12.  Multistakeholder Process on Promoting Software Component Transparency, 83 FR 110 (June 4, 2018).

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13.  These details could include: The licenses that govern those components, the versions of the components used in the codebase, and their patch status.

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14.  A good example would be the vulnerability associated with the Transport Layer Security(TLS) implementations in OpenSSL 1.0.1 before 1.0.1g in the Heartbleed vulnerability: https://cve.mitre.org/​cgi-bin/​cvename.cgi?​name=​cve-2014-0160.

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16.  MITRE Common Vulnerabilities and Exposures (CVE) may be found at: https://cve.mitre.org/​.

17.  NIST's National Vulnerability Database may be found at: https://nvd.nist.gov/​.

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19.  Black P., Badger M., Guttman B., Fong E., NISTIR 8151 Dramatically Reducing Software Vulnerabilities: Report to the White House Office of Science and Technology Policy.

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20.  ISO/SAE 21434 clause 10 discusses software development practices.

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21.  See public comments in response to the 2016 Best Practices, such as NHTSA-2016-0104-0969, and NHTSA-2016-0104-0998.

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23.  See Argus Cyber Security, “A remote attack on an aftermarket telematics service” (Nov. 7, 2014), available at: https://argus-sec.com/​remote-attack-aftermarket-telematics-service/​#:~:text=​Zubie%20is%20a%20leading%20connected,II%20port%20of%20your%20car.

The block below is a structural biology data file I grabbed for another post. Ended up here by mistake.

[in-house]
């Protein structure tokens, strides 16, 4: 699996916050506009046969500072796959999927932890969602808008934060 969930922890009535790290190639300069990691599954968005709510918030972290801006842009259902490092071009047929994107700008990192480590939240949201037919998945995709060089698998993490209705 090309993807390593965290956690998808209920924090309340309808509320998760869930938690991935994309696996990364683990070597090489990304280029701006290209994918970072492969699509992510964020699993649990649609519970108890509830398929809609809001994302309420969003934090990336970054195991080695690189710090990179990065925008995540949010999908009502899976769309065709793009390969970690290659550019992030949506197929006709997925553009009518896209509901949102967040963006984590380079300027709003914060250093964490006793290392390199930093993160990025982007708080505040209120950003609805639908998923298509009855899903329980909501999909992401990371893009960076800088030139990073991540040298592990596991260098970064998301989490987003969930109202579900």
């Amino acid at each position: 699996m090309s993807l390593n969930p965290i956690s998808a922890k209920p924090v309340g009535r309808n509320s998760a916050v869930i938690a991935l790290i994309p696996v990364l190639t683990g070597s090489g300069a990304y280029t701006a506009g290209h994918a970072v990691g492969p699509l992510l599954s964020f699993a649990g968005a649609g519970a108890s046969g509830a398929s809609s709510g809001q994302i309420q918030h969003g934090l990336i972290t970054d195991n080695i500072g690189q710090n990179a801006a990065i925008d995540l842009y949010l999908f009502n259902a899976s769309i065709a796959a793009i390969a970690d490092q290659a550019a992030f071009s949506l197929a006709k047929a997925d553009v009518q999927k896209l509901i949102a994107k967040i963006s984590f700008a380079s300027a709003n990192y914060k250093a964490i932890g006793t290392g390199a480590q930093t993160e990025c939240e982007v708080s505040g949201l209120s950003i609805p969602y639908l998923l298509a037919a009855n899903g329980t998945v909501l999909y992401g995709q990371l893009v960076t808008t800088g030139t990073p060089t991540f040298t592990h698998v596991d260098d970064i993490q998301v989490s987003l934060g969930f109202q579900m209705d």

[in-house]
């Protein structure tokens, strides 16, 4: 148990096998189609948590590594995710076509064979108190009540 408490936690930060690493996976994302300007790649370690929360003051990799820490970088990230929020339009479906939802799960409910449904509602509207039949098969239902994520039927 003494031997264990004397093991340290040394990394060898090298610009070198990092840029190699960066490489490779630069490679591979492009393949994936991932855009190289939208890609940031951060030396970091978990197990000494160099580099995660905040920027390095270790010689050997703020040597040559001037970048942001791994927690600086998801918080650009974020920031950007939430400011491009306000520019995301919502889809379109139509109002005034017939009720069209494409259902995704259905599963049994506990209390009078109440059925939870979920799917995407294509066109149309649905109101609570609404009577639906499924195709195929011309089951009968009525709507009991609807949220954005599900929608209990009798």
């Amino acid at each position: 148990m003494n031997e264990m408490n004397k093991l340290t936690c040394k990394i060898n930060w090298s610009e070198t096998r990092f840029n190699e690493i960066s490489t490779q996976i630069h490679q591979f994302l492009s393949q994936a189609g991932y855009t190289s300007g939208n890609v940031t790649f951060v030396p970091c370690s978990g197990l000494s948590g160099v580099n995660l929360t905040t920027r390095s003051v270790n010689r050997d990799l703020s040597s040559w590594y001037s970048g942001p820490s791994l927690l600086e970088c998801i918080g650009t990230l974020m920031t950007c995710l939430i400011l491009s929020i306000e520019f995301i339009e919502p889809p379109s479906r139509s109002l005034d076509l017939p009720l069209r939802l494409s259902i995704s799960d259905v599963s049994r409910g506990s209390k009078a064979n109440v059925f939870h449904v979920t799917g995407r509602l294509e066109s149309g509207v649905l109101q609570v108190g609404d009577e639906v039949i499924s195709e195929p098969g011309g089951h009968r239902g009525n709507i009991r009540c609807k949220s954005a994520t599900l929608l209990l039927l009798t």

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24.  Hogan G., Flashing ECU Firmware Updates from a Web Browser, Talk at DefCon 27: Car Hacking Village, Las Vegas. Video of the talk may be found at: https://media.defcon.org/​DEF%20CON%2027/​DEF%20CON%2027%20villages/​. Mr. Hogan describes reverse engineering enciphered firmware updates.

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25.  ISO/SAE 21434 requirement [RQ-05-15] states that “Tools that can impact the cybersecurity of an item, system or component shall be managed.”

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26.  See Chapter 4: Network based intrusion detection and protection systems in NIST 800-94, available at https://nvlpubs.nist.gov/​nistpubs/​Legacy/​SP/​nistspecialpublication800-94.pdf.

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27.  Bar R., Hacking into Automotive Clouds, talk at DefCon 27 Car Hacking Village, Las Vegas 2019. Video of the talk: https://media.defcon.org/​DEF%20CON%2027/​DEF%20CON%2027%20villages/​.

28.  Rodgers M., Hahaffey K., How to Hack a Tesla Model S, talk at DefCon 23, Las Vegas 2015. Video of the talk: https://media.defcon.org/​DEF%20CON%2023/​DEF%20CON%2023%20video/​.

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31.  For example, G.6 in Section 4.2.3 recommends consideration of sensor vulnerabilities as part of risk assessment; and G.9 and G.10 in Section 4.2.6 recommend tracking software components on vehicles in a manner similar to hardware components.

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[FR Doc. 2021-00390 Filed 1-11-21; 8:45 am]

BILLING CODE 4910-59-P